Joel Martinez

Department Chair, Associate Professor of Philosophy

“My aim in teaching is to express to the students how puzzling and interesting the everyday world is. We talk about morality, the external world, social institutions and other minds every day. However, philosophical reflection shows us that when we use these everyday ideas we do so in ways that are loaded with assumptions and involve commitments or implications we do not always notice. Philosophy is practical, important, and also just plain interesting.”

I study the history of moral philosophy as well as contemporary moral theory. My work focuses on moral decision-making and moral theory. I argue that reasoning about who we aim to be and what lives we aim to live are effective ways to make practical decisions. In addition, I do not think there is a useful or accurate distinction between theory & practice. One need not have a PhD in Philosophy to engage in deep philosophical reflection about morality. Similarly, in my view, abstract theorizing about morality is, and ought to be, a practical endeavor.

Most of my research has focused on the development of Virtue Ethics and Moral Psychology. I am now studying moral decision-making and Artificial Intelligence. I am also studying and developing courses in Latin American Philosophy. I think this is an exciting time to research and teach Philosophy.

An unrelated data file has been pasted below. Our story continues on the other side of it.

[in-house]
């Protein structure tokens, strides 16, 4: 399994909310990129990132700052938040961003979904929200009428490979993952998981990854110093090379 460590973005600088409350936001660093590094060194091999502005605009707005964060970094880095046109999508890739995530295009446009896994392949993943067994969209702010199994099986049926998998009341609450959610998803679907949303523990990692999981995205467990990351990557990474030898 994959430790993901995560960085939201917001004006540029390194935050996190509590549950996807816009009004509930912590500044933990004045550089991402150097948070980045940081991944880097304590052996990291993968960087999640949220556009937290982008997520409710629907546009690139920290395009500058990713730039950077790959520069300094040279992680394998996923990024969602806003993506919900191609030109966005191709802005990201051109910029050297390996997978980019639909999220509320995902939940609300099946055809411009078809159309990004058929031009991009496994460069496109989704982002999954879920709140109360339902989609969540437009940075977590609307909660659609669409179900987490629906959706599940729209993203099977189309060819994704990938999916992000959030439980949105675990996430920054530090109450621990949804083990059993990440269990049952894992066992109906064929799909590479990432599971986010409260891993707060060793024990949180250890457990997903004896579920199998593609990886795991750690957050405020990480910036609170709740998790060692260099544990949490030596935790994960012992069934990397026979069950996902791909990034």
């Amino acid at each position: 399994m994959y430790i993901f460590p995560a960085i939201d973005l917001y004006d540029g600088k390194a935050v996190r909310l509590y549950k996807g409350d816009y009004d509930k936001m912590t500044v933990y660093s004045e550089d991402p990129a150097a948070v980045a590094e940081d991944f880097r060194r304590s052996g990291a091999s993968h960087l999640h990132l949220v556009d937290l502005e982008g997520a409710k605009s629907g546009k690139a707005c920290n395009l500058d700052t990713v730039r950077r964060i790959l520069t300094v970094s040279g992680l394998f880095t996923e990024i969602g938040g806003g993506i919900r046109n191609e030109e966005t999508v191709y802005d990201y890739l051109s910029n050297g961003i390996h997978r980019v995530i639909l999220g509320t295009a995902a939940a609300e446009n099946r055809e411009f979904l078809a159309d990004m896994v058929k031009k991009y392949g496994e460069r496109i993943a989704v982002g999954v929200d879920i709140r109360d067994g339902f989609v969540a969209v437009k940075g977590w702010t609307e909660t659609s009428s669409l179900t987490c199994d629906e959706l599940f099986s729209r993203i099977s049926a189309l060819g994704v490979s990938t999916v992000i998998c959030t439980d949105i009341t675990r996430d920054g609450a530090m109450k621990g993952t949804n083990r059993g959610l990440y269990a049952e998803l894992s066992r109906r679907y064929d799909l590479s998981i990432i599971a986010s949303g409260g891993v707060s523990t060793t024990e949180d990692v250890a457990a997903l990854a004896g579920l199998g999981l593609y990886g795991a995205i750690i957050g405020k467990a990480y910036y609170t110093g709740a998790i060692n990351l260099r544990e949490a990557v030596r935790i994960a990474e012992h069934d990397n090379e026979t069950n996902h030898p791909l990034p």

My publications have appeared in The Australasian Journal of Philosophy, Apeiron, Boston Area Colloquium in Ancient Philosophy, An Anthology of Philosophical Studies (ATINER), Journal of Ethics, Philosophy and Global Affairs, among others

I am honored to have received the 2010 Arnold L. and Lois S. Graves Award, administered by Pomona College and the American Council of Learned Societies.

During my free time, I like to hike with my dog in the forests surrounding Portland.

Academic Credentials

PhD 2006 University of Arizona

MA 1999 Michigan State University

BA 1997 New Mexico State University


Fall 2022 Courses:

PHIL 101: Logic
TTH 9:40-11:10am

Analyses of arguments with an emphasis on formal analysis. Propositional and predicate calculus, deductive techniques, and translation into symbolic notation.

Prerequisites: None.

PHIL 241: Data, Privacy and Ethics
TTH 8:00-9:30am

Exploration of ethical implications specific to data collection, study design, data analysis, and the dissemination and application of data. Practical guidance about how to uncover ethical weaknesses in existing protocols and how to undertake constructive, effective, fair data scientific research and application of automated processes. Survey of technological advances in strategies for collecting data, implementing studies, analyzing data, and disseminating findings both to broad public audiences and to narrow groups who are disproportionately impacted. Explores research on the consequences of choices made by human and machine actors and assemblages of human-in-the-loop sociotechnical systems. Focuses on both legal and ethical frameworks.

Prerequisites: None.

PHIL 301: Ancient Western Philosophy
TTH 1:50-3:20pm

The birth of philosophy against the background of mythic thought; its development from Socrates to the mature systems of Plato and Aristotle; their continuation and transformation in examples of Hellenistic thought.

Prerequisites: Any 100- or 200-level philosophy course.

Restrictions: Sophomore standing required.

Professional Experience

I am honored to have received the 2010 Arnold L. and Lois S. Graves Award, administered by Pomona College and the American Council of Learned Societies.

Location: J.R. Howard Hall